Research

Calving dynamics and ice shelf damage

About 30% of the ice discharge in Greenland and 50% in Antarctica is from iceberg calving. Since the 1990s, we have observed in Greenland that warmer ocean waters trigger ice-front retreats of marine-terminating glaciers, and the corresponding loss in resistive stress leads to glacier acceleration and thinning. We have implemented a level-set based method to track moving boundaries within our ice sheet model. In Antarctica, Larsen A and Larsen B have collapsed, and we are working on better understanding the evolution of damage of large ice shelves. Read more…

Bed topography mapping

We have devised a new method to infer the bed topography beneath the ice sheets at high resolution (150 m) based on the conservation of mass and optimization. Recently, we mapped the entire coast of Greenland (Morlighem et al. 2014) and showed that glaciers flow down well-defined, deep topographic channels with deep narrow depressions within mountain block landscapes, suggesting that the ice sheet will be vulnerable to more rapid retreat in the coming century than previously thought. Read more…

Ice-Ocean interactions

Over the past decades, many glaciers along the coast of Greenland have been retreating and accelerating, sometimes dramatically. The retreat of these glaciers is initiated by the presence of warm and salty subsurface Atlantic Water (AW) in the fjords. Similarly in Antarctica, some sectors such as the Amundsen sea embayment are experiencing dramatic grounding line retreat and ice flow acceleration. These changes have been linked to the inflow of warm Circumpolar Deep Water (CPDW) onto the continental shelf. Improving our understanding of the physics of  ice-ocean interactions and how to include them in numerical models is therefore critical in order to improve our ability to project the dynamics of the ice sheets. Read more…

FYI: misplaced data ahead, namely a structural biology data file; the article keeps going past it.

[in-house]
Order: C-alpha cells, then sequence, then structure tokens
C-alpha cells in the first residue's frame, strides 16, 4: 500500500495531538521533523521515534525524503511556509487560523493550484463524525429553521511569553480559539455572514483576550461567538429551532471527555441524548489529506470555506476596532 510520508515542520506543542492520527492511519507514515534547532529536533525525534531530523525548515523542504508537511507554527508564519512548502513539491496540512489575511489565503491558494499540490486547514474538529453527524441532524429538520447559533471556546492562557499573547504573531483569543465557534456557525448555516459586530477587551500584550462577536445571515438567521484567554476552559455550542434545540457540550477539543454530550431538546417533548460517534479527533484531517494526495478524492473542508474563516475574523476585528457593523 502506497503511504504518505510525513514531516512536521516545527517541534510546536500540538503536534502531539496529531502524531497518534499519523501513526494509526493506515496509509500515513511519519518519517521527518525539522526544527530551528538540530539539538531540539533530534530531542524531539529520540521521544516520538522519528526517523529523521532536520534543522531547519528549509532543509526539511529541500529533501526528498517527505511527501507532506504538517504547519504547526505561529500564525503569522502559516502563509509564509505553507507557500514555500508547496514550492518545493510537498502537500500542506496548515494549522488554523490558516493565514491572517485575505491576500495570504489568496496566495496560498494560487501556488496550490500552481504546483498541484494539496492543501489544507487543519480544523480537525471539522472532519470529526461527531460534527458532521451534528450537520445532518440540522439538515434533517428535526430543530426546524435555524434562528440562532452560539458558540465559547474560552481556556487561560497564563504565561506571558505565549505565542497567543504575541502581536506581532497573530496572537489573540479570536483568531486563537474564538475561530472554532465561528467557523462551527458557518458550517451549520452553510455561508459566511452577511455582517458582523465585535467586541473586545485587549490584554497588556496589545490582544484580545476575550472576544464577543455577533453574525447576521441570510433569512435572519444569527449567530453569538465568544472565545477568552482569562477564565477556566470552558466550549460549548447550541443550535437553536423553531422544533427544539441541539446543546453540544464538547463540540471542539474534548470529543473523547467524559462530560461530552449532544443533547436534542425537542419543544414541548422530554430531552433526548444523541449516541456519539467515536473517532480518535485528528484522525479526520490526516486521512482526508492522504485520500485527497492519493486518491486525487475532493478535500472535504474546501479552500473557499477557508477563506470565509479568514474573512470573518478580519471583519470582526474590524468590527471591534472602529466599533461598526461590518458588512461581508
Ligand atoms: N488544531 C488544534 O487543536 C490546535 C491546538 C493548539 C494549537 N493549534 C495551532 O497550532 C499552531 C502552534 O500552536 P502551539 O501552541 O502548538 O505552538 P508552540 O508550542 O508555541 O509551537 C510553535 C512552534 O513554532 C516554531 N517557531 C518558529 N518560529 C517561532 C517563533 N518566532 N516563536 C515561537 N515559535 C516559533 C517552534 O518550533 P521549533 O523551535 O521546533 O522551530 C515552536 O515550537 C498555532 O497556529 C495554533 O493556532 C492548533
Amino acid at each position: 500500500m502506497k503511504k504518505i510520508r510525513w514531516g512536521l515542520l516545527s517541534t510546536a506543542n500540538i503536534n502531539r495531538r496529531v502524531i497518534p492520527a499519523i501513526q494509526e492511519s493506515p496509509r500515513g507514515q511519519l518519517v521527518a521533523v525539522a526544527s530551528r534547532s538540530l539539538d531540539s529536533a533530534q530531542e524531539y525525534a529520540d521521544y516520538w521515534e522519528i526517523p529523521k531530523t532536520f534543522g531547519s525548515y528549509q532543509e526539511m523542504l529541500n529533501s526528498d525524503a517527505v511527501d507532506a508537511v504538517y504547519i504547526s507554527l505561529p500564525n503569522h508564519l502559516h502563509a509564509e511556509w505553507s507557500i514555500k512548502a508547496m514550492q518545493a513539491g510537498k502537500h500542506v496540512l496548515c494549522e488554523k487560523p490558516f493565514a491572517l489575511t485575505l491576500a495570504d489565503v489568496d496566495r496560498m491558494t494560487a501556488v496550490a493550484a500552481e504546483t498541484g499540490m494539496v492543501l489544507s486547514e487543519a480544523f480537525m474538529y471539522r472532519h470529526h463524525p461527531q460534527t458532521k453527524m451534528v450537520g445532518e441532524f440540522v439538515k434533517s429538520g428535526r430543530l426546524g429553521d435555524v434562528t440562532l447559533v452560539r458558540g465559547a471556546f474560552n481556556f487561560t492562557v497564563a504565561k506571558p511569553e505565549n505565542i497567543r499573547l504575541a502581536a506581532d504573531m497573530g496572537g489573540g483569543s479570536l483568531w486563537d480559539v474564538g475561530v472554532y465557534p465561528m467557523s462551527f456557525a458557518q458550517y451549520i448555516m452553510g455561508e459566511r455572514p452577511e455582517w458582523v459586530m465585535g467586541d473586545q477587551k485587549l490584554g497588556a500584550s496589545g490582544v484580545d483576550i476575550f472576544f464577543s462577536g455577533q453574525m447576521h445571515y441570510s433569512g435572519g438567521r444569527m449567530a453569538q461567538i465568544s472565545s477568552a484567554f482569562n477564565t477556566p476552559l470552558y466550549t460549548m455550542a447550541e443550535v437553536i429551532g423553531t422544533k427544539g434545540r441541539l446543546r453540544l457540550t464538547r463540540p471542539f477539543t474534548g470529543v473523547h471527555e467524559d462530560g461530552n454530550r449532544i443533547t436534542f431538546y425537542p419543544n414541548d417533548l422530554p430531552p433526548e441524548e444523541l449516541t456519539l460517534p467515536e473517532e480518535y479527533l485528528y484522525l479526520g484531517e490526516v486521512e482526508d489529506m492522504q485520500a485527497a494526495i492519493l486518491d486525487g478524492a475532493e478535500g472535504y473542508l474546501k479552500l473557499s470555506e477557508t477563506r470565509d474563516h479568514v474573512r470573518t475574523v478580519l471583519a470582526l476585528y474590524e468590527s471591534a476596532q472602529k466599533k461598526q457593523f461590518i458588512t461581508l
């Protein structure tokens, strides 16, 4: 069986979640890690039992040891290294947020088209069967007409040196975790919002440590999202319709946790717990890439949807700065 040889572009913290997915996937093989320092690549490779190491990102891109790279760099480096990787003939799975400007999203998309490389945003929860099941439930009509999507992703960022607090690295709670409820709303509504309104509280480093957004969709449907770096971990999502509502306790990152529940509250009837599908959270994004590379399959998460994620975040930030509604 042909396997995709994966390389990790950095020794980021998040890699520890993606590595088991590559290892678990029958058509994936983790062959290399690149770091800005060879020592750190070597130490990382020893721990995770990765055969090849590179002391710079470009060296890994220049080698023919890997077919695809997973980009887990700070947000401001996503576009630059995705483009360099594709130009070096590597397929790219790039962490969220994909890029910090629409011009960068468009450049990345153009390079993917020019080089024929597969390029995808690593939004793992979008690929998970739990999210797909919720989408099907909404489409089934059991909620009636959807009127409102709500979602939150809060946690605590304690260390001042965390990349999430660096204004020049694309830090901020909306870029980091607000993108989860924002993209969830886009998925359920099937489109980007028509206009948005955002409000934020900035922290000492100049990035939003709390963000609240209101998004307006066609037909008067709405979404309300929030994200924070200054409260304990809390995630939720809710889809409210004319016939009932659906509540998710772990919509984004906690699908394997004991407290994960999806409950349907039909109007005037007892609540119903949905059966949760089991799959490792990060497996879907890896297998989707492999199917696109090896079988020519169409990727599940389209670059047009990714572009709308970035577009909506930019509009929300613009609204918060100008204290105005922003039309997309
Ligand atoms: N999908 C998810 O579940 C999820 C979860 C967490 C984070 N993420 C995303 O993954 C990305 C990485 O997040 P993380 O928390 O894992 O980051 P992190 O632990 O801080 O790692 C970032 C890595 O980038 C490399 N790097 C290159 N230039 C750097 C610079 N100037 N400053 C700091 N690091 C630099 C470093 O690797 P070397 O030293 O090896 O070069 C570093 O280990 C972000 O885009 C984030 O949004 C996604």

Ice-Atmosphere interactions

Glacier ice forms by the slow transformation of snow into ice. Changes in precipitation patterns or in surface temperatures directly affect the mass balance of the ice sheets. Surface meltwater also can make its way to the bed, potentially changing basal conditions on different temporal time scale, and also affect the rate of undercutting at glacier termini. Ice-atmosphere interactions are an important focus of our research group. Read more…

Subglacial Hydrology

The presence of water at the ice-bed interface changes the basal boundary conditions of the ice sheet and may be responsible to changes in ice flow speed through changes in effective pressure. The routing of meltwater to the ocean also controls the strength of the circulation of the ocean in Greenland fjord, which directly affects the rate at which outlet glaciers produce icebergs. We are currently working on two different approaches to model hydrology: a dual continuum model, and a novel unified formulation (SHAKTI). Read more…

Paleoclimate modeling

Over the past few years, our group has been using new generation modeling technique to focus on the Holocene, where important paleoclimate archives constraining the past margin migration history of the ice sheet exist.  We investigate how changes in climatic conditions affected the rate of retreat of the Greenland ice sheet. Read more…

Numerics

Our group has co-founded the Ice Sheet System Model in partnership between UC Irvine and the NASA Jet Propulsion Laboratory. ISSM is a large scale, high-resolution, massively parallelized finite element model dedicated to ice sheet modeling and is our primary tool to address the science questions we are interested in. We develop new finite-elements for specific applications, automatic differentiation tools, and test test implementations of physical processes.  Read more…

Thwaites Glacier Collaboration

Thwaites Glacier, in West Antarctica, has been accelerating and widening over the past three decades. How fast Thwaites will disintegrate or how quickly it will find a new stable state have become some of the most important questions of the future of the West Antarctic Ice Sheet and its contribution to sea level rise over the next century and beyond.  Our group is leading the project “PROcesses, drivers, Prediction: modeling the History and Evolution of Thwaites” (PROPHET)! Read more…